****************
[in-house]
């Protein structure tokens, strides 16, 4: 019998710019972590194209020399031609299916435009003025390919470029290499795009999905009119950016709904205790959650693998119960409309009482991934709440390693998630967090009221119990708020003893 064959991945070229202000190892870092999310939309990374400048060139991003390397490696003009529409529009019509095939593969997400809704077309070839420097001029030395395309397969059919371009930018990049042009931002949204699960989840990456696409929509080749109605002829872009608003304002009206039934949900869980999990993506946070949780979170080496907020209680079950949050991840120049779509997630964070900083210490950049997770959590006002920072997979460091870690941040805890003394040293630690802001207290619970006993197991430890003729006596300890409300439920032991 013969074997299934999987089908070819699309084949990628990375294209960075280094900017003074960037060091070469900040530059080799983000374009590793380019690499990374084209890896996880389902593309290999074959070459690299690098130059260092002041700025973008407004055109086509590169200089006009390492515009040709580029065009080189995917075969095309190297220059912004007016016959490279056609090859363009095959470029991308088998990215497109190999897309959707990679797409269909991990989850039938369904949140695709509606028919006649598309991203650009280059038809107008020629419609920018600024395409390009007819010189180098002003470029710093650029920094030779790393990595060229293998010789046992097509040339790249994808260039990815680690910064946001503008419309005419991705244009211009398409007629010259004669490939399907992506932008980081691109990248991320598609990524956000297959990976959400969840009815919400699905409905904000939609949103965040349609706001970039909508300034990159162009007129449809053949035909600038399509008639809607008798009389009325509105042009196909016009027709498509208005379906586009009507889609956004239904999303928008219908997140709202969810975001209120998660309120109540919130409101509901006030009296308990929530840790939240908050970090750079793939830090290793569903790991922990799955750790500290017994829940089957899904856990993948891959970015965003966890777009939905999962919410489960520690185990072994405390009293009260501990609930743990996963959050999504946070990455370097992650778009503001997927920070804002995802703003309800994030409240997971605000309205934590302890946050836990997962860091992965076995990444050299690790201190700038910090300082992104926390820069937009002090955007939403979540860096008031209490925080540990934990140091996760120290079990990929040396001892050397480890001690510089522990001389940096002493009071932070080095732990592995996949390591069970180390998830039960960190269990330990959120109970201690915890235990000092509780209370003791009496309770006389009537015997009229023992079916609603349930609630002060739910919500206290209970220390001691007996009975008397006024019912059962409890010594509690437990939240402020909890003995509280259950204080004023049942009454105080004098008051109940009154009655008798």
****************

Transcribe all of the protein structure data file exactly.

[in-house]
């Protein structure tokens, strides 16, 4: 019998710019972590194209020399031609299916435009003025390919470029290499795009999905009119950016709904205790959650693998119960409309009482991934709440390693998630967090009221119990708020003893 064959991945070229202000190892870092999310939309990374400048060139991003390397490696003009529409529009019509095939593969997400809704077309070839420097001029030395395309397969059919371009930018990049042009931002949204699960989840990456696409929509080749109605002829872009608003304002009206039934949900869980999990993506946070949780979170080496907020209680079950949050991840120049779509997630964070900083210490950049997770959590006002920072997979460091870690941040805890003394040293630690802001207290619970006993197991430890003729006596300890409300439920032991 013969074997299934999987089908070819699309084949990628990375294209960075280094900017003074960037060091070469900040530059080799983000374009590793380019690499990374084209890896996880389902593309290999074959070459690299690098130059260092002041700025973008407004055109086509590169200089006009390492515009040709580029065009080189995917075969095309190297220059912004007016016959490279056609090859363009095959470029991308088998990215497109190999897309959707990679797409269909991990989850039938369904949140695709509606028919006649598309991203650009280059038809107008020629419609920018600024395409390009007819010189180098002003470029710093650029920094030779790393990595060229293998010789046992097509040339790249994808260039990815680690910064946001503008419309005419991705244009211009398409007629010259004669490939399907992506932008980081691109990248991320598609990524956000297959990976959400969840009815919400699905409905904000939609949103965040349609706001970039909508300034990159162009007129449809053949035909600038399509008639809607008798009389009325509105042009196909016009027709498509208005379906586009009507889609956004239904999303928008219908997140709202969810975001209120998660309120109540919130409101509901006030009296308990929530840790939240908050970090750079793939830090290793569903790991922990799955750790500290017994829940089957899904856990993948891959970015965003966890777009939905999962919410489960520690185990072994405390009293009260501990609930743990996963959050999504946070990455370097992650778009503001997927920070804002995802703003309800994030409240997971605000309205934590302890946050836990997962860091992965076995990444050299690790201190700038910090300082992104926390820069937009002090955007939403979540860096008031209490925080540990934990140091996760120290079990990929040396001892050397480890001690510089522990001389940096002493009071932070080095732990592995996949390591069970180390998830039960960190269990330990959120109970201690915890235990000092509780209370003791009496309770006389009537015997009229023992079916609603349930609630002060739910919500206290209970220390001691007996009975008397006024019912059962409890010594509690437990939240402020909890003995509280259950204080004023049942009454105080004098008051109940009154009655008798």